Shell discusses $2.3B debt to Iran
Royal Dutch Shell says it is discussing repayment of an outstanding debt to Iran of $2.3 billion as the energy giant eyes new opportunities in the country.
Shell's Chief Executive Ben van Beurden has met with Iran's Minister of Oil Bijan Namdar Zanganeh on the sidelines of an OPEC seminar in Vienna to "give assurance that payments will be made as soon as they can be made," Iran's IRIB news agency reported June 4.
Speaking to reporters after the meeting, Van Beurden said the debt will be repaid after US and European sanctions on Iran are lifted.
He made the announcement as he said the Anglo-Dutch energy company was looking at "opportunities" in Iran which is nearing the final stretch of nuclear talks with the P5+1 group amid hopes of an agreement.
In 2013, the British government prevented Shell from repaying the debt which it owes for the crude oil it bought from the National Iranian Oil Company.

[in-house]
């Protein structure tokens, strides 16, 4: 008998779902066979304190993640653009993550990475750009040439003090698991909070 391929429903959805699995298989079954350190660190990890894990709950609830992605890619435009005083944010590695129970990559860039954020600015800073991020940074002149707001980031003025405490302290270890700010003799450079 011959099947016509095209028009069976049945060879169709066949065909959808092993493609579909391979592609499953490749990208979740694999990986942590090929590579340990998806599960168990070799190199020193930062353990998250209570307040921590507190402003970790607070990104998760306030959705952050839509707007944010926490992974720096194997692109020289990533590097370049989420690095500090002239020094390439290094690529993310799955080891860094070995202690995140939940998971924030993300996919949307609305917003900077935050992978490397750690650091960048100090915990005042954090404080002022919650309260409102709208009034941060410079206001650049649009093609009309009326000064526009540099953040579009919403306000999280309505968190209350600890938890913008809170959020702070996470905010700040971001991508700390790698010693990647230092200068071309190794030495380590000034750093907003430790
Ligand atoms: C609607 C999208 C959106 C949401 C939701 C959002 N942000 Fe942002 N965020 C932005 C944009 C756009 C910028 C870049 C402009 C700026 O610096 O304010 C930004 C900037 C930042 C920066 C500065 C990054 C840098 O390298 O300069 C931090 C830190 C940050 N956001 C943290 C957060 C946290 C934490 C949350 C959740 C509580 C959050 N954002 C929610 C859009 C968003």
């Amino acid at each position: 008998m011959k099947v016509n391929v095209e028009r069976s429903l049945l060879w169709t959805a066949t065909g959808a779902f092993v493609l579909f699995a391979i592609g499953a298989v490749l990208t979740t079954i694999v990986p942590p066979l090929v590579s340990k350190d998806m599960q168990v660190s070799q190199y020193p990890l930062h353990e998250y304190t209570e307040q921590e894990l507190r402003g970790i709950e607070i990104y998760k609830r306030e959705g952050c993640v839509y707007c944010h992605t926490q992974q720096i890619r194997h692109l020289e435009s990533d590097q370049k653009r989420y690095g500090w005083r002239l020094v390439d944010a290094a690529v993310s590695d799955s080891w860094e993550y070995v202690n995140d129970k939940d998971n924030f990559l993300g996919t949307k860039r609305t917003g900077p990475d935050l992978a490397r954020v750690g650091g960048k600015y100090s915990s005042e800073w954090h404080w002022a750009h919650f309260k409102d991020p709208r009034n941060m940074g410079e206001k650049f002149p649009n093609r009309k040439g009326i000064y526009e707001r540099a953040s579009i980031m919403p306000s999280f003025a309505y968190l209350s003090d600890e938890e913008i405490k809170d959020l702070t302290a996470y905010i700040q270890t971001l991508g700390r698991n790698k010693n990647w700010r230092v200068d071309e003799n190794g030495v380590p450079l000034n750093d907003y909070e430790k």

Shell was reported at the time to be trying to pay the debt in kind with grains or pharmaceutical which are not barred by US and European sanctions but the UK government nevertheless blocked it.
In Vienna, leaders of other energy companies were also meeting with Zanganeh, including Russia's Lukoil President Vagit Alekperov.
Total CEO Patrick Pouyanne was reported to have met the Iranian minister. BP CEO Bob Dudley told Iran's Press TV that the London-based company "would be very much interested in investing in Iran".
Even US oil companies are not concealing their interest. Conocophillips Chief Ryan Lance said his company is interested in opportunities in Iran.
Meanwhile, Zanganeh outlined Iran's new form of contracts for projects which he believed will be "more attractive for the investors".
Iran is diligently working to regain its share of the market for its oil exports before sanctions cut them by half.
Speaking at the Vienna seminar, Zanganeh said Iran will pump half a million barrels per day "immediately or one month" after sanctions are lifted and reach one million bpd after six or seven months.